Plan the perfect garden with our interactive tool →

How to Keep Chipmunks Away From My Tomato Plants

chipmunk image by Bruce MacQueen from

Chipmunks in the garden may be cute at first sight, but when they start to eat your tomatoes, they are nothing but a pest. Chipmunks can destroy your tomato crop by eating the fruits right off the vine, and the tomatoes that they do not consume are often spoiled by the rodents' excrement. Fortunately, it is fairly easy to keep chipmunks out of your garden using natural means that will not hurt your tomatoes or the chipmunks.

Combine a pint of water, a clove worth of minced garlic and 2 tbsp. cayenne pepper in an airtight container. Keep the solution sealed in the container for 48 hours.

Strain the solution into the spray bottle and throw away any remnants of the garlic.

Spray the solution on your tomatoes and tomato plants. This will make the tomatoes smell and taste unpleasant to the chipmunks. Spraying the leaves will increase the unappetizing smell even though chipmunks do not actually eat the leaves of the plants. Respray once a week or after a rain.

Chipmunks & Rabbits Away From My Tomato & Flower Plants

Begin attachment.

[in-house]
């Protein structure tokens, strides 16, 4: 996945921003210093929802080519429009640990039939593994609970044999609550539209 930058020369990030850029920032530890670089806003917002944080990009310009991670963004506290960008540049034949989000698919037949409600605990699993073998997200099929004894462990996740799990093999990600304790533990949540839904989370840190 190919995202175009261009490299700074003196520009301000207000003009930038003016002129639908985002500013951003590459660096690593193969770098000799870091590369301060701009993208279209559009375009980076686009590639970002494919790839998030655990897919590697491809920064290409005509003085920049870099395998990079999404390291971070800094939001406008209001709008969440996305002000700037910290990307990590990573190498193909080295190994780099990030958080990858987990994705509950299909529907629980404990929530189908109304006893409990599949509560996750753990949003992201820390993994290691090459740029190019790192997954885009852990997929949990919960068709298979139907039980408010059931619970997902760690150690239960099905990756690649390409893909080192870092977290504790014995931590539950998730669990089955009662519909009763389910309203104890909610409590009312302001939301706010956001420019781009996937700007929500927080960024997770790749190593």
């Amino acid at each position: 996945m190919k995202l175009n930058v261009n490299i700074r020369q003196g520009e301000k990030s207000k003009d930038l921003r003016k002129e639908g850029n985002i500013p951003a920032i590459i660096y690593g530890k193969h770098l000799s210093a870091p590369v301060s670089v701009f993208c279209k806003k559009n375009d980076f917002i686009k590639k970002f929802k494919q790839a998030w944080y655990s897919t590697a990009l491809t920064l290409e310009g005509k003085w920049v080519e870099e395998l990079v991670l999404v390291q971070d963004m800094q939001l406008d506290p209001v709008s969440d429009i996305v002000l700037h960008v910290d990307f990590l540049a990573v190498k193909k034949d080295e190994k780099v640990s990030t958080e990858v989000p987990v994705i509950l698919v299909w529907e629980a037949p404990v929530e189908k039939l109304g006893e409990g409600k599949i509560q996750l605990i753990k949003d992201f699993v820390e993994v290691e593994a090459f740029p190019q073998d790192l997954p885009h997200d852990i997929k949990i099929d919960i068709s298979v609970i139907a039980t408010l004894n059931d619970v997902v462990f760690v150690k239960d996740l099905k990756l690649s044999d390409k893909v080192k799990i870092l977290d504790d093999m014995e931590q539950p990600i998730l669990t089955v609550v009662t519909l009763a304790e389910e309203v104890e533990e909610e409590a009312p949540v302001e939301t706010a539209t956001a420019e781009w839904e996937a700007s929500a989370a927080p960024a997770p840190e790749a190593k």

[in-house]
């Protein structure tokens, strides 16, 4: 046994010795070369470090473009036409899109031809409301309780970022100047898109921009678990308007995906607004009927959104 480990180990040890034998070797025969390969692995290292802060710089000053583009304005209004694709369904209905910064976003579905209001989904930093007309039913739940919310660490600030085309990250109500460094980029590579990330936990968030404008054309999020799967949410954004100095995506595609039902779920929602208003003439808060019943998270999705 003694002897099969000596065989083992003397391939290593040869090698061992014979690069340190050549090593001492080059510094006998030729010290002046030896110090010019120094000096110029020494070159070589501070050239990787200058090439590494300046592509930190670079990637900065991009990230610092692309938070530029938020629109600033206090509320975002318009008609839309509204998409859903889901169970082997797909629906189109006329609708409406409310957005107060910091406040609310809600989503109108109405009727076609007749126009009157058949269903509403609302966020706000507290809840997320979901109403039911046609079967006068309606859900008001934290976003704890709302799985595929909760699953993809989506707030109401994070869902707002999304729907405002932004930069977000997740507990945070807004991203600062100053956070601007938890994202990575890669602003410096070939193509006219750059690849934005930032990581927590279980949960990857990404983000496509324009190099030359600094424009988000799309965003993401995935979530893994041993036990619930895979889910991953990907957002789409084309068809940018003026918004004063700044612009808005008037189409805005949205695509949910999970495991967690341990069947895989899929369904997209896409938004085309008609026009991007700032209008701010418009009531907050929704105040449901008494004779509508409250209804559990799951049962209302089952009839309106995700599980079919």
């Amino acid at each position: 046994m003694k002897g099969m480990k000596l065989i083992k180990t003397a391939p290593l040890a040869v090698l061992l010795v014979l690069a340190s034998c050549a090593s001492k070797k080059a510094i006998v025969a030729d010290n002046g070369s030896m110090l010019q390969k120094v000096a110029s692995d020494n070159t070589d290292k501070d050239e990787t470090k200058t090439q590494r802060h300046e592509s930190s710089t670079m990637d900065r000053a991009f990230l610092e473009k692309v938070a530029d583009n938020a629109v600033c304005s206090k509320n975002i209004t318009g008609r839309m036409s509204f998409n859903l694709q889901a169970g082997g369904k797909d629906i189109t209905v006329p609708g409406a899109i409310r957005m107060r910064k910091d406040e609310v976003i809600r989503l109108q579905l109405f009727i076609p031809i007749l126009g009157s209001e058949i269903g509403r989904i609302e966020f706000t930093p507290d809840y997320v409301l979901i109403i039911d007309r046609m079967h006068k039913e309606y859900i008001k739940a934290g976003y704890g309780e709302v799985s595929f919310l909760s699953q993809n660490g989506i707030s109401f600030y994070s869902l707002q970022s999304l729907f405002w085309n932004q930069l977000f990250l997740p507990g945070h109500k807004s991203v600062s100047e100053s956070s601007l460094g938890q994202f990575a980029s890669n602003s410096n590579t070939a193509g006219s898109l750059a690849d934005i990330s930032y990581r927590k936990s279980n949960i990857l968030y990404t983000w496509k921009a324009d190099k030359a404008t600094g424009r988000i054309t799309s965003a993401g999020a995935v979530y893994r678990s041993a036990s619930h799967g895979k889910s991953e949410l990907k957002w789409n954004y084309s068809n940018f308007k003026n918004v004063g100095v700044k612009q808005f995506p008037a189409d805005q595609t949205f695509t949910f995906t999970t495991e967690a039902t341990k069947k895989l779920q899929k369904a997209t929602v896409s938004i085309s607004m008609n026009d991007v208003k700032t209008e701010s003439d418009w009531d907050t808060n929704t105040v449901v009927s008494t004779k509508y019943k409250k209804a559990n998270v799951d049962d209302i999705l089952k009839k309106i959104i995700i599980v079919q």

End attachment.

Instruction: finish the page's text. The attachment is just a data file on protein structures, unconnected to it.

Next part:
Chipmunks and rabbits might be cute, fluffy little critters, but when they decide to invade your garden they can also be the most devilish, persistent pests you can imagine. Hammer posts into place along the trench. Line up the posts so that the fence, when attached, will fit down into the trench. Fill the trench back in, packing down the soil to discourage digging. The fence is now complete, and should work to keep both rabbits and chipmunks away from your tomato and flower plants. Add a drop each of dish washing detergent and vegetable oil to the mix and shake well. Repeat the treatment often. Sprinkle garlic or baby powder on and around plants to further discourage these pests.


Coffee grounds around the plants act as fertilizer and discourage chipmunks. Vinegar-soaked rags hung around your tomatoes can also deter chipmunks.


Wash your tomatoes before eating them.

Garden Guides